By Morgan Taylor, Reporter
TULSA, Oklahoma – Being an artist in the time of a pandemic can be difficult, giving way to the term ‘starving artist.’ But for one young Muscogee man it has allowed him more time to become inspired by his Native history.
Kirk Morrison is a multimedia and digital artist from Tulsa, Oklahoma which is where he grew up. Morrison said the pandemic has been hard on his career.
“Me and my fiancé are both artist and we have been grinding,” said Morrison. “There is no stop. I registered for Mayfest thinking I wasn’t going to get in, so that was a huge thing for me to be accepted, unfortunately that didn’t take place this year due to the coronavirus. Some of the biggest shows I was accepted to this year have been cancelled.”
Kirk holds a Journalism degree from the University of Kansas. He attended early college years at Haskell Indian Nations University, which is where the fascination with his Muscogee Creek heritage began.
“I didn’t grow up with a Muscogee background,” Morrison said. “I always knew, but we hadn’t gone through the work to trace our lineage back. In 2010, my family gathered to do the work to get our tribal cards right before the time I went to college. We went down to Okmulgee to search documents and we learned so much together.”
Kirk is from the Katsalgi clan. Learning his Creek heritage inspired him to create Native American artwork.
Kirk’s work is multidimensional in medium and mental depth. His pieces range from digital to tangible and evoke social and political provocativeness. Kirk’s pieces have been displayed in shows, stores, and homes all around Oklahoma as well as nationally. His striking artistry tells stories that captivate and educate even non-Native peers. Kirk views art through a lens-shaped by his life’s experiences. He creates with the hope that his art can be a part of something larger than myself.
“A lot of my work comes form stuff that comes from reading history. Something as simple as an image from a story makes me want to go into Photoshop or grab wood panels to bring that image to life,” said Morrison.
Kirk’s art honors the trials of the Muscogee Nation and looks towards fellow Muscogee artists John Tiger, Dana Tiger, Dan Beaver, along with Creek poet Joy Harjo for inspiration and Sterlin Harjo, Muscogee Creek influencer and filmmaker.
“All the Native people that I’ve connected with are people I didn’t grow up with. To be able to bring some of that American Indian imagery and history into the lives of my close friends that aren’t native is something that I think is cool. They don’t really think about Native Americans but I can be that voice and bring it in their lives. A lot of my following is non native people,” said Kirk.
Outside of the tribe, he draws inspiration from Steven Paul Judd, a Kiowa poet and Bunky Echo Hawk, Pawnee artist.
“I would describe my style as native-inspired contemporary art. I use Photoshop to make digital composites and I use wood panels to create mixed media from paper and acrylics for the most part,” Kirk said.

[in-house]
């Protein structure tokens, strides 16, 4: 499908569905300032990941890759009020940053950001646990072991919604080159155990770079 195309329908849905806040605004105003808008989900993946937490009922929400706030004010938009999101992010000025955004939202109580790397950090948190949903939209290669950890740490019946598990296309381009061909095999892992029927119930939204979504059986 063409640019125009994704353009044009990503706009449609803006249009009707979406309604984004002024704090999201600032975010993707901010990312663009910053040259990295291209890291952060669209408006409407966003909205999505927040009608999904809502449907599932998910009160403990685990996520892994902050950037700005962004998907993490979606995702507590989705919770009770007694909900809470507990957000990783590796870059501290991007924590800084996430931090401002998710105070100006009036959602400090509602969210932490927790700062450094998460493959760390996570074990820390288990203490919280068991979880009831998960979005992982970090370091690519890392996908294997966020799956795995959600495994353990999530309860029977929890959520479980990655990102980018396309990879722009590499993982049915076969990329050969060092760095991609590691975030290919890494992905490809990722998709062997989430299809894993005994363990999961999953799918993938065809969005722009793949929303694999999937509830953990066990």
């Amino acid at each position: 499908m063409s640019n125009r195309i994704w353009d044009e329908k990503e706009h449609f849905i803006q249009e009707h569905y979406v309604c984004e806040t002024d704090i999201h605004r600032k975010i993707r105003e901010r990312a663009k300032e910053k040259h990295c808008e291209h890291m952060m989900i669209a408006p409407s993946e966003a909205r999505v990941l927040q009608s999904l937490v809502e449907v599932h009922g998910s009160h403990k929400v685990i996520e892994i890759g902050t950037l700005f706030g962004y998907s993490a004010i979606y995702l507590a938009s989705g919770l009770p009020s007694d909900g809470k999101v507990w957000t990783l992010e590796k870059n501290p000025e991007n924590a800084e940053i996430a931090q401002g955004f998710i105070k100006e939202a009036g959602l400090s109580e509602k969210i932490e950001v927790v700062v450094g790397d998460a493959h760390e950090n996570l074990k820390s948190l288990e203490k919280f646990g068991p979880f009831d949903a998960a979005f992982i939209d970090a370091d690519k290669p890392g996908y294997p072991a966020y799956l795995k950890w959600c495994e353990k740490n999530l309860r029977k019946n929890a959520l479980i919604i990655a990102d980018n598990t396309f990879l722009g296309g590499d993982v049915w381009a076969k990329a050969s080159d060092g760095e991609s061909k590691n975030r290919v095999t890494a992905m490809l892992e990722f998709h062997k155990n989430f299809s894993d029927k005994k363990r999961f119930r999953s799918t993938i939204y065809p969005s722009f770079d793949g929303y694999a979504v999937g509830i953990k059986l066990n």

Still in the beginning stages of his career, Morrison has yet to win any awards. He has had two solo shows and has been featured at Gailey’s Diner in Springfield, Missouri as well as been sold at the Tulsa Artery.
“Overcoming adversity and adapting to unfavorable conditions is nothing new for any American Indian – and for a Native artist, it’s even more commonplace. This COVID situation has changed the work landscape for all of us, and we’ve all been forced to pivot our revenue strategies. Going ‘digital’ is the new wave, and quarantine has forced us to speed that process up. Being able to sell art online and through Instagram has kept me and my fiance’s art business alive,” said Morrison.
Kirk is finding it interesting to have to put a screen in between the person and the piece during this time. He is the Grand Optimist, though, and knows that brighter days are ahead. He is using this time in quarantine to create quality connections, via the Internet, with other Native American artists as well as those who seek to learn about the meaning behind his pieces.
“I’ve had so much extra time to read and become inspired during the lock down. Reading the stories of our ancestors is what usually sparks an artistic vision in my head. I’ve had tons of inspiration during the past few months. I’ve been reading mostly Mvskoke historical chronicles, as well as the writings of David Lewis, Jr. and other traditional healers. Our People have known disease and hardship. For me, being strong and resilient in the face of COVID is an act that honors those who came before us. Every time we succeed in the face of adversity, we show that our medicine is still strong,” said Morrison.
Kirk plans to be featured in the Red Stick Gallery in Okmulgee and participate in tribal shows all over Oklahoma when the COVID rules lift.
“I’m just getting started, there’s more to come,” Kirk said.
Morrison’s artwork can viewed and purchased on any of his social media outlets under @kirkfromoklahoma or can be viewed and purchased on his website www.curlywolfcreative.com